What is the 4th of July to African Americans?

What is the 4th of July to African Americans? 
-- What is its meaning from 1776 to 2015?
As I prepare to attend the fireworks at the annual Red, White, and Boom celebration in Columbus, Ohio, I am reminded to how this celebration has impacted the lives of African Americans throughout our history. While our nation celebrates, too many African Americans live with the frustration of a different reality. Their reality is captured in several reflections that continue to linger for the 239 years since the signing of the Declaration of Independence.
The politicians keep saying "We need to have a conversation about race." Well, this is what the conversation is like from the African American perspective.  Take a look at these voices over the past 150 years.
In a speech in 1851, Sojourner Truth spoke before Women's Convention in Akron, Ohio, and asked this question:  
"I have borne thirteen children, and seen most all sold off to slavery, and when I cried out with my mother's grief, none but Jesus heard me! 
And ain't I a woman?"
On July 5, 1852, Douglass gave a speech at an event commemorating the signing of the Declaration of Independence, held at Rochester's Corinthian Hall. His words were sharp and critical:
"What, to the American slave, is your 4th of July? I answer; a day that reveals to him, more than all other days in the year, the gross injustice and cruelty to which he is the constant victim. To him, your celebration is a sham; your boasted liberty, an unholy license; your national greatness, swelling vanity; your sound of rejoicing are empty and heartless; your denunciation of tyrants brass fronted impudence; your shout of liberty and equality, hollow mockery; your prayers and hymns, your sermons and thanks-givings, with all your religious parade and solemnity, are to him, mere bombast, fraud, deception, impiety, and hypocrisy -- a thin veil to cover up crimes which would disgrace a nation of savages. There is not a nation on the earth guilty of practices more shocking and bloody than are the people of the United States, at this very hour."
On August 28th, 1963, Martin Luther King Jr. offered this observation about the Declaration of Independence:
In a sense we've come to our nation's capital to cash a check. When the architects of our republic wrote the magnificent words of the Constitution and the Declaration of Independence, they were signing a promissory note to which every American was to fall heir. This note was a promise that all men, yes, black men as well as white men, would be guaranteed the "unalienable Rights" of "Life, Liberty and the pursuit of Happiness." It is obvious today that America has defaulted on this promissory note, insofar as her citizens of color are concerned. Instead of honoring this sacred obligation, America has given the Negro people a bad check, a check which has come back marked "insufficient funds."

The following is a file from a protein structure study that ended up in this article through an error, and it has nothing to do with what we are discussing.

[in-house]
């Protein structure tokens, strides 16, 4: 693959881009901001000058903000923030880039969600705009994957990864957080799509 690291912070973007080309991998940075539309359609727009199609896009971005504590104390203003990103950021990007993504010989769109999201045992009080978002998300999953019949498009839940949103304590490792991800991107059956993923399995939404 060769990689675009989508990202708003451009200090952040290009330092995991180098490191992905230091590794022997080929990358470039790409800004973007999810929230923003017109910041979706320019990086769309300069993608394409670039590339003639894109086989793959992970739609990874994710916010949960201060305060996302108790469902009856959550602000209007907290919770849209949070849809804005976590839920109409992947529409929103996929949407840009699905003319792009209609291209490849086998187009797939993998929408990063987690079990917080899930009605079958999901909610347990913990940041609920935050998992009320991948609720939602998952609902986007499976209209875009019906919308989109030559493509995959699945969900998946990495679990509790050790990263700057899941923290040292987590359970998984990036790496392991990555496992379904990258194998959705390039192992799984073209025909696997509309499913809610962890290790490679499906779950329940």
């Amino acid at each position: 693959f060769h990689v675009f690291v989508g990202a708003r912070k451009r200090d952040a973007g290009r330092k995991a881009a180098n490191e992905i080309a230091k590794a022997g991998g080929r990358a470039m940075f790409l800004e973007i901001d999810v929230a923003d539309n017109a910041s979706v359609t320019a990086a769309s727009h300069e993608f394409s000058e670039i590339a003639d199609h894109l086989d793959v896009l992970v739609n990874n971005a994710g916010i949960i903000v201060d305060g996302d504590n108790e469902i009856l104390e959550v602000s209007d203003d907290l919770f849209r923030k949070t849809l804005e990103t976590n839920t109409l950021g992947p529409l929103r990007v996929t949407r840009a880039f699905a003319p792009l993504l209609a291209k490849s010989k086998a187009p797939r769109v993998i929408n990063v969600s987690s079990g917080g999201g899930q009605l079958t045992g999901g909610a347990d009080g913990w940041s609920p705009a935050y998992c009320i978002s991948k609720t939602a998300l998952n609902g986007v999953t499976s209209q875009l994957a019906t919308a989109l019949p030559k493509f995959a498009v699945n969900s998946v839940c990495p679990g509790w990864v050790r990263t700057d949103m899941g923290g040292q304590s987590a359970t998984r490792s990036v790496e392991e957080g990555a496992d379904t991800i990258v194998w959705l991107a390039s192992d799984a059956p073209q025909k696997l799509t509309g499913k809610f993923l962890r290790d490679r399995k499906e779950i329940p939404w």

On this 4th of July, 2015, we approach the celebration of the Declaration of Independence with smoke of Black church buildings burning still in the air, along with the sad mourning of the Charleston massacre at Mother Emanuel A.M.E. Church. Once again, we have to remind American that Black Lives Matter. The sentiment of Africans Americans is captured in the hashtag #BlackLivesMatter.

On July 1, 2015, in an article titled, Farewell to America, Gary Younge -- a Black foreign correspondent for The Guardian from the UK -- shares this observation:
"Racism does what it says on the packet; it discriminates against people on the grounds of race. It can be as arbitrary in its choice of victim as it is systemic in its execution. And while it never works alone (but in concert with class, gender and a host of other rogue characters), it can operate independently. No one is going to be checking my bank account or professional status when they are looking at my kids."

As we celebrate, we must also renew our resolve to rid our nation of this racist scourge.  It is not a post-racial America that I long for, but a post-racist America. It is an exercise in denial when someone says, "I don't see color." I want you to see me.  I just don't want you to trample on my dreams with systemic racist superiority.
The struggle continues.
Roger Madison, CEO
iZania, LLC